Additionally, rose petal oil may have antibacterial properties.

Side Effects of Rose Petal Oil

As is the case with almost any skincare product, a few possible side effects could arise when using rose petal oil. Here are some potential concerns to keep in mind:

  • Allergies: If you're allergic to roses or other properties of rose petal oil, using rose petal oil could potentially cause an allergic reaction, such as contact dermatitis. Even if you don't have any known allergies to roses or rose petal oil, it's a good idea to do a patch test on a small area of skin and then monitor for adverse reactions—like itching, burning, stinging, irritation, and inflammation—before using rose petal oil on your face.
  • Clogged pores: "Using too much rose petal oil can lead to clogged pores and breakouts, so it is best to use it in moderation," says Mitchell.
  • Unknown pregnancy risks: Rose petal oil shouldn't be used during pregnancy unless previously discussed with your doctor, Malik says. This is because there isn't enough information about how rose petal oil may affect a person during pregnancy.

Who Should Use Rose Petal Oil

People with all skin types can use rose petal oil, but it might be most beneficial for those with dry, sensitive, or mature skin, Mitchell says. "It is also an excellent choice for teens who [have] acne or stress-related skin issues," she adds. "There are no specific age restrictions for using rose petal oil, but it is never too early to start taking care of your skin."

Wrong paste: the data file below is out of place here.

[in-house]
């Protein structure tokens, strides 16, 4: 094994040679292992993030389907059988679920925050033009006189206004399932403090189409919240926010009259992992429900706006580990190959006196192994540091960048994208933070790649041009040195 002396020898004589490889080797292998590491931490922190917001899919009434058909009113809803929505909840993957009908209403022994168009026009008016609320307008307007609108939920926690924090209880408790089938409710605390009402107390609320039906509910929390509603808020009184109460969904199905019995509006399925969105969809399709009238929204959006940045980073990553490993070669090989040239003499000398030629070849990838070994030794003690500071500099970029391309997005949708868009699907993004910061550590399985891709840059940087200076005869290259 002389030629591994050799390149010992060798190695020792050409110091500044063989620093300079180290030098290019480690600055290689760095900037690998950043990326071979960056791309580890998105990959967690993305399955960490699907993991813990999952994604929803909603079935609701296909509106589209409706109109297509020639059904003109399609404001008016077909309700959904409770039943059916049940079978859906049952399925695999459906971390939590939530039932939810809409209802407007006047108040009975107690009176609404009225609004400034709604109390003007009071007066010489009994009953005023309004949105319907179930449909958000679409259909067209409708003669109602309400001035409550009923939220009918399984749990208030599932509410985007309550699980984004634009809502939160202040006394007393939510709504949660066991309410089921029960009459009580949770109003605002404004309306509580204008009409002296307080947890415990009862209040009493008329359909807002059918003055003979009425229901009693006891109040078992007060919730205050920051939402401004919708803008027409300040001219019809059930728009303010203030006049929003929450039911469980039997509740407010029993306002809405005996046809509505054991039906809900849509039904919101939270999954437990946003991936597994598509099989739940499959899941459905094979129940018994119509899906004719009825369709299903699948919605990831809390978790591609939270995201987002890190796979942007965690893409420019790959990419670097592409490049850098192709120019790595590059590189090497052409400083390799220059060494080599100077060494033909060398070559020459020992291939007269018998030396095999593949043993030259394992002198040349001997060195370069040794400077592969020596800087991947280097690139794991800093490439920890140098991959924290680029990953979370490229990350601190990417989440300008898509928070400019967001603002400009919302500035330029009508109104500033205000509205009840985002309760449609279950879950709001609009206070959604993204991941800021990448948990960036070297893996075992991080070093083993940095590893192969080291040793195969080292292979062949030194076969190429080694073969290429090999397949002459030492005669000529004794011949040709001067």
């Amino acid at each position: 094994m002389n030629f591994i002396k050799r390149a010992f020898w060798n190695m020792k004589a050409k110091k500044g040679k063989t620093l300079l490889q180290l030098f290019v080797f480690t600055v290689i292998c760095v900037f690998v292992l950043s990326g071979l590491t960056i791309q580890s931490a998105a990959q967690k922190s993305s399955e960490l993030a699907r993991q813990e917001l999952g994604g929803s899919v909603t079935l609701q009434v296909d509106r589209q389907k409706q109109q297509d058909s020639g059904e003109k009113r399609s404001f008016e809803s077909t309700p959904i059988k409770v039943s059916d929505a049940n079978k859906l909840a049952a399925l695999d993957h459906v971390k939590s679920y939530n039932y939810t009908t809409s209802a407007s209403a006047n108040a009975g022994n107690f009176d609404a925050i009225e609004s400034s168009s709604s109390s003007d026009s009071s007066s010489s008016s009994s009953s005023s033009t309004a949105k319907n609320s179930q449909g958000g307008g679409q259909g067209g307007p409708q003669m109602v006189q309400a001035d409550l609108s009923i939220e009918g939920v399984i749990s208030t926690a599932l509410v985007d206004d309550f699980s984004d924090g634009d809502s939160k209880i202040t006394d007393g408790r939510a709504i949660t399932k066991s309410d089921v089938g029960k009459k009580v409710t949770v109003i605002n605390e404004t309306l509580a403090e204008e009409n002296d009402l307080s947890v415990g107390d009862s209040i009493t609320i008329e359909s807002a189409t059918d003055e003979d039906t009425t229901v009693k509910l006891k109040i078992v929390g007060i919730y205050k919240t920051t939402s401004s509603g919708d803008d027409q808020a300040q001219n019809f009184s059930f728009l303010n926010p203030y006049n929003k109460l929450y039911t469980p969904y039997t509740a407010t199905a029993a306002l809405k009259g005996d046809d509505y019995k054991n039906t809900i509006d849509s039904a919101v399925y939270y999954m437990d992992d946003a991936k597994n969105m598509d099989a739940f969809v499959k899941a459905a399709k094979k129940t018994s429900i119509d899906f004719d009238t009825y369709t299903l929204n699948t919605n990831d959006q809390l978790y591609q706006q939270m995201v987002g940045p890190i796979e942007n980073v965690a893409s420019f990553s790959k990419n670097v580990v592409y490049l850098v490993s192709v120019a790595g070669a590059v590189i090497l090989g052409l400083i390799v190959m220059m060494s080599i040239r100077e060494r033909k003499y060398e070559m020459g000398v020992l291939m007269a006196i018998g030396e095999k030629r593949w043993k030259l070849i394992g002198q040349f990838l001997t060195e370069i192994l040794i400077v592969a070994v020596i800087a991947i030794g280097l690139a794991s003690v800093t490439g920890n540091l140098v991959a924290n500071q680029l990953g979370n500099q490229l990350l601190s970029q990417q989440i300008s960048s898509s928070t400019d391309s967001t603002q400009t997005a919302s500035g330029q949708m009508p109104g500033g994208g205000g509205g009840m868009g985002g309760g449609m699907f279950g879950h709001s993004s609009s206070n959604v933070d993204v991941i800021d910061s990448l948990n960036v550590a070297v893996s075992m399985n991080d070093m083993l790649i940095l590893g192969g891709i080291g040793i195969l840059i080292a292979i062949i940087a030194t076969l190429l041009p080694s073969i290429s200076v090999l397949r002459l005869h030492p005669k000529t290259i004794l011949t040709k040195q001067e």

How to Use and Apply Rose Petal Oil

  1. Cleanse your face and pat dry.
  2. Apply a few drops of rose petal oil and massage it into your skin using a circular motion.
  3. Allow the oil to absorb into your skin for a few minutes before applying any other products, like moisturizer, makeup, and SPF.

When using rose petal oil, Mitchell advises avoiding harsh or abrasive exfoliants; They can strip the skin of its natural oils.

The Final Takeaway

Rose petal oil has astringent properties and may be helpful if you're looking to manage oily skin. But it can also benefit people with dry skin, providing a boost of hydration. If you're using rose petal oil for the first time, do a patch test on a small area of your skin before full-on application. And as with any new skincare product, check in with your dermatologist if you have any questions or concerns.

Article Sources
Byrdie takes every opportunity to use high-quality sources, including peer-reviewed studies, to support the facts within our articles. Read our editorial guidelines to learn more about how we keep our content accurate, reliable and trustworthy.
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  2. Gref R, Deloménie C, Maksimenko A, et al. Vitamin C–squalene bioconjugate promotes epidermal thickening and collagen production in human skinSci Rep. 2020;10(1):16883.

  3. Zu Y, Yu H, Liang L, et al. Activities of ten essential oils towards propionibacterium acnes and pc-3, a-549 and mcf-7 cancer cellsMolecules. 2010;15(5):3200-3210.